Both the US Commercial Space Launch Act of 2015 and the Luxemburg Law on the Exploration and Use of Space Resources of 2017 stress that they are in conformity with the framework of international law. But is that really true? In the following article Stephan Hobe argues that such is not the case.
It goes beyond the traditional argument that the letters of international legislation governing activities in outer space are either not accepted by the respective countries (Moon Agreement) or are too general and too inexplicit to articulate such prohibition (the Outer Space Treaty).
It is true that Article II of the Outer Space Treaty explicitly prohibits the national appropriation of outer space and the celestial bodies by means of sovereignty, by means of use or by any other means. Thereby only the notion of sovereignty is fully clear. Article II prohibits in fact the taking of areas of celestial bodies as well as in outer space. The idea behind this is that the Outer Space Treaty tries to avoid any claim to exclusivity.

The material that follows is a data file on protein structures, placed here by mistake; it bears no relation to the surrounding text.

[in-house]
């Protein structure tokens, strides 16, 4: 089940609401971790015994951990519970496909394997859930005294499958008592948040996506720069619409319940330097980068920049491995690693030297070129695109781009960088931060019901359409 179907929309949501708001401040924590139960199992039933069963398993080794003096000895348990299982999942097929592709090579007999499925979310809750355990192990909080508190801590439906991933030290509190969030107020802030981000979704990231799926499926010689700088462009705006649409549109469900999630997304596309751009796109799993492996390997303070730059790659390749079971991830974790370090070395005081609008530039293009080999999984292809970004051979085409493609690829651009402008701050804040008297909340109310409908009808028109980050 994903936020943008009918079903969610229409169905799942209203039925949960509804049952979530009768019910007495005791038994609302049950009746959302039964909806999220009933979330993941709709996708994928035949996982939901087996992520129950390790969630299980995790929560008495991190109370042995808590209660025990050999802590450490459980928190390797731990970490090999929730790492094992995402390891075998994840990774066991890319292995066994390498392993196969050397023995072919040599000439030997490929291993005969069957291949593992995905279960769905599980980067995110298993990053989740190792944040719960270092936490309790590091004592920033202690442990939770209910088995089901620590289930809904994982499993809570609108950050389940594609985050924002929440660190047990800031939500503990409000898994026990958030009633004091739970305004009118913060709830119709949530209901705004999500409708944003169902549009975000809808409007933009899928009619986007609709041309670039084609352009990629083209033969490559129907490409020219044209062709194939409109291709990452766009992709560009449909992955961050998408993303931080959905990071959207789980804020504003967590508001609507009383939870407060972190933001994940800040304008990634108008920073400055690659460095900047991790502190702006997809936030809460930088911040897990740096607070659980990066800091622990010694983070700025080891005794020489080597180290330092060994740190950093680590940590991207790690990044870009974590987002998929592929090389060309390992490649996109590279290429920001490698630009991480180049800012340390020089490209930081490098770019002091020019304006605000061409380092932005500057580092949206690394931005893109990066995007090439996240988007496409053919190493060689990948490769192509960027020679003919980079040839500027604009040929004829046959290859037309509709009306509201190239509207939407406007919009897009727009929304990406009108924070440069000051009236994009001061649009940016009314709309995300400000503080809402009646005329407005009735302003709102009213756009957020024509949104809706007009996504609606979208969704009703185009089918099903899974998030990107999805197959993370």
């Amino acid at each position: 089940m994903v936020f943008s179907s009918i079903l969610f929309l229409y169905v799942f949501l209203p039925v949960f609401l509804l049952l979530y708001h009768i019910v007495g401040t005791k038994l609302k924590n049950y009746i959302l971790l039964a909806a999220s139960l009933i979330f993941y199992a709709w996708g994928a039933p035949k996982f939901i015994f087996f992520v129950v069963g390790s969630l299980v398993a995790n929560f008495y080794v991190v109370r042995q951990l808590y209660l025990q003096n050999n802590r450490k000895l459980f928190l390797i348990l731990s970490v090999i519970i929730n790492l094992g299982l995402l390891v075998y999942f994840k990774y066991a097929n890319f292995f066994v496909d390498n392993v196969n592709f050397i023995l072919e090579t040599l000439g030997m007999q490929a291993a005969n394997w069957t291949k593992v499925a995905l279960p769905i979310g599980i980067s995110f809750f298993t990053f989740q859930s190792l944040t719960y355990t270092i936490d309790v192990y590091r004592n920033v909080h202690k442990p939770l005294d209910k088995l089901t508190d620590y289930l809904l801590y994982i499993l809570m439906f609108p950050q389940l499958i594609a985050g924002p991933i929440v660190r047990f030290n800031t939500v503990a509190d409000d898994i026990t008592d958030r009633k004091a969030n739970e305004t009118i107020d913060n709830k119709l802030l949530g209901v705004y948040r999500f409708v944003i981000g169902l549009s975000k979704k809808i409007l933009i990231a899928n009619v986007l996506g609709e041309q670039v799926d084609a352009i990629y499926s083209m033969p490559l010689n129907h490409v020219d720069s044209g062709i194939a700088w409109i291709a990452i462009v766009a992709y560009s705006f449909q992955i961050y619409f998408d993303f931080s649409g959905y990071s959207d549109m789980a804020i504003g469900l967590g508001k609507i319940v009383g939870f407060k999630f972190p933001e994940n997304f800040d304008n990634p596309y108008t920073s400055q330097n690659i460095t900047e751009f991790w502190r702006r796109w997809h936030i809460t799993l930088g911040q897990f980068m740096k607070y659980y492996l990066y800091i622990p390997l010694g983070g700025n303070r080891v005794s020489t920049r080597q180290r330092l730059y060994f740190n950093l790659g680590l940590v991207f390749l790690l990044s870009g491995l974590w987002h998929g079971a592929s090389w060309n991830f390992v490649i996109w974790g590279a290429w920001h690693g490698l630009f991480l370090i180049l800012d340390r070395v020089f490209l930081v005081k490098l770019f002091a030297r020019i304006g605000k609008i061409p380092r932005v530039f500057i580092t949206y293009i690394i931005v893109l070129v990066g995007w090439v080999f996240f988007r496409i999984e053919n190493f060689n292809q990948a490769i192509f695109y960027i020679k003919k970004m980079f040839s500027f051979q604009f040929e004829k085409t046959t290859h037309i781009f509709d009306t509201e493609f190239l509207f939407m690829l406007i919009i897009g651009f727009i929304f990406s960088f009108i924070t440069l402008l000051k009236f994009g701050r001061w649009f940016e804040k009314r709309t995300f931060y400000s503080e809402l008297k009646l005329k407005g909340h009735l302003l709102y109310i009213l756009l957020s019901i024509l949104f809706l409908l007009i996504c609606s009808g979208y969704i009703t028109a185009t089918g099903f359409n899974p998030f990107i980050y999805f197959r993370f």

Exclusive claims of states are not in line with the legal nature of outer space as a legal common, which means that outer space and the celestial bodies cannot be appropriated by a single country. And then this provision continues that appropriation also by means of use is prohibited. Here, it is unclear where the Outer Space Treaty exactly stands. Only through a systematic interpretation it may become clear that two contradictory provisions cannot have been the intention of the founders of the Outer Space Treaty.